There's currently no cure for muscular dystrophy (MD), but a variety of treatments can help to manage the condition.
As different types of MD can cause quite specific problems, the treatment you receive will be tailored to your needs. As your symptoms develop, the healthcare professionals treating you will advise on the options.
New research is investigating possible future treatments. Improved genetic testing can help if you're concerned about passing MD on to your children.
As MD progresses, it weakens your muscles and you gradually begin to lose mobility and strength. These physical problems can be helped with:
- low-impact exercise, such as swimming
- physiotherapy, which can be useful for maintaining muscle strength, preserving flexibility and preventing stiff joints
- physical aids, such as a wheelchair, leg braces or crutches, which can help you stand and stay mobile
- occupational therapy, which can help maximise or improve your independence by using different techniques, changing your environment and providing any necessary assistive equipment
Once the chest muscles become too weak to control breathing properly, you may need machines to assist with your breathing and coughing, particularly while sleeping.
In people with Duchenne MD, corticosteroid medicine (steroids) has been shown to improve muscle strength and function for 6 months to 2 years, and slow down the process of muscle weakening.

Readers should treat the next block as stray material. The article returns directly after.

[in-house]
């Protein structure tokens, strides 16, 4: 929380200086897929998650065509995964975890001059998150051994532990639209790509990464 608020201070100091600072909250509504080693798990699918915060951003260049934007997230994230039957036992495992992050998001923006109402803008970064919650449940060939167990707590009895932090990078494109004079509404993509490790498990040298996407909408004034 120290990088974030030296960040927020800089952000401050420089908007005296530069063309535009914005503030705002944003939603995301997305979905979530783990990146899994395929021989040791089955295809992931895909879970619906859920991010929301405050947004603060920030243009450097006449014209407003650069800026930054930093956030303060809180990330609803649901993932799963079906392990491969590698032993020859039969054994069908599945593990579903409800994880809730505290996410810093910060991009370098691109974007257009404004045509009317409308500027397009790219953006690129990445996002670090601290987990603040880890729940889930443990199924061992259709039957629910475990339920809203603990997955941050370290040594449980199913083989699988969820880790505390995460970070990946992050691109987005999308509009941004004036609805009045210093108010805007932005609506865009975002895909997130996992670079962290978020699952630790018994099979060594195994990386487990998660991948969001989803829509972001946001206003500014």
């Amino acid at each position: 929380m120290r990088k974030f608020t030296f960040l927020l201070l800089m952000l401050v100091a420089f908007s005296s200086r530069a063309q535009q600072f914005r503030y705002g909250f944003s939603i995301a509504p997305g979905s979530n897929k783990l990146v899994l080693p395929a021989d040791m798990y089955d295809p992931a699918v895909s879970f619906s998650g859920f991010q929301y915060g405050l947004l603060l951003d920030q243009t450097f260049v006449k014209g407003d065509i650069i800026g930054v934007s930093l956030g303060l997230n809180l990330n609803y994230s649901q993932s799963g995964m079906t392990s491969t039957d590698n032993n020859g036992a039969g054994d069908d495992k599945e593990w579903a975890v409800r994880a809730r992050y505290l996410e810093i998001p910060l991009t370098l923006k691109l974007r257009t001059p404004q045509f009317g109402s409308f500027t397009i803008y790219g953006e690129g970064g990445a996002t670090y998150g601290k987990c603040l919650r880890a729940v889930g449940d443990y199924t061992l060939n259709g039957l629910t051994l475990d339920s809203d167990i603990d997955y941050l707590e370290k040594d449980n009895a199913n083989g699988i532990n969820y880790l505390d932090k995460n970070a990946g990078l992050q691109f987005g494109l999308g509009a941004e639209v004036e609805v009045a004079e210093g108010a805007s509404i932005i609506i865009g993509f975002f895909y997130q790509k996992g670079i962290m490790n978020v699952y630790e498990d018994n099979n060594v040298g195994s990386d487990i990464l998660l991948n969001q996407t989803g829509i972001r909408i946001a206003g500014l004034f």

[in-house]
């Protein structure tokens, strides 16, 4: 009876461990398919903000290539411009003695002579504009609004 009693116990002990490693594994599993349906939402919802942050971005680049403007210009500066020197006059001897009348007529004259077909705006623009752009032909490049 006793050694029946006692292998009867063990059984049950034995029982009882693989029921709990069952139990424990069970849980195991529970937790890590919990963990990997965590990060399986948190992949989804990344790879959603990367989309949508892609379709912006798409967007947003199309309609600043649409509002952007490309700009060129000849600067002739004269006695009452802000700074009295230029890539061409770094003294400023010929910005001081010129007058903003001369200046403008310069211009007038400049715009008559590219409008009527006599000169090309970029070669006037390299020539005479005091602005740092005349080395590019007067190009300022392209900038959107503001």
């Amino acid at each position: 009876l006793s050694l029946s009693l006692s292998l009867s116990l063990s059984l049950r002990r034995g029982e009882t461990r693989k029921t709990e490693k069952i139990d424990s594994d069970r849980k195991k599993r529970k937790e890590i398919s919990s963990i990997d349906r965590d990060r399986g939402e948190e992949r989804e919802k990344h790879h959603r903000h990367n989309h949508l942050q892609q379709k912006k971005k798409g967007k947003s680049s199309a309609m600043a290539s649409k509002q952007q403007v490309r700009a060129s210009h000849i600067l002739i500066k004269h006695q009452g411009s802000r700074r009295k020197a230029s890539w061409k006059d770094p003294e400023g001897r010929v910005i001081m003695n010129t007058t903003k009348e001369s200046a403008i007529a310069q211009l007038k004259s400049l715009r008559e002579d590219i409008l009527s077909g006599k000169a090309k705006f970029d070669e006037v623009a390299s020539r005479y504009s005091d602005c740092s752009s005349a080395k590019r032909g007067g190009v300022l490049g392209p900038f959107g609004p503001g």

Steroid medicine for Duchenne MD is available in tablet or liquid form, and current research suggests a daily dose is most effective. However, long-term use of steroids is associated with significant side effects such as weight gain and excessive hair growth.
Ataluren is a newer medicine that has been developed to treat some children with Duchenne MD aged 5 or older who can still walk.
Ataluren comes as granules provided in sachets. The contents of each sachet are mixed into liquids or semi-solid food (such as yoghurt) and then swallowed.
Recent research has also shown that a creatine supplement can improve muscle strength in some people with MD, while causing few side effects.
Creatine is a substance normally found in the body that helps supply energy to muscle and nerve cells. It's often available as a supplement from pharmacies and health food stores.
If you have MD and decide to take creatine supplements, make sure you mention this to your doctors (GP and specialist).
People with some types of MD find swallowing increasingly difficult as the condition progresses. This is known as dysphagia and it can increase your risk of choking or developing a chest infection, if food and liquid get into the lungs.
Depending on the severity of your swallowing problems, there are a number of treatments that can be used. For example, it may help to change the consistency of your food, or teach you exercises to improve your swallowing.
If necessary, surgery can also be used to treat swallowing problems. This may involve a minor procedure to cut one of the muscles in your throat, or a small balloon may be inflated in your gullet (oesophagus) to expand it.
If MD progresses to a point where you're unable to get enough nutrition by swallowing, a feeding tube (gastrostomy or PEG) may need to be surgically implanted into your stomach through your abdomen (tummy).
Some types of MD can affect the heart muscles and the muscles used for breathing. When the condition has progressed to this stage, it can become life-threatening.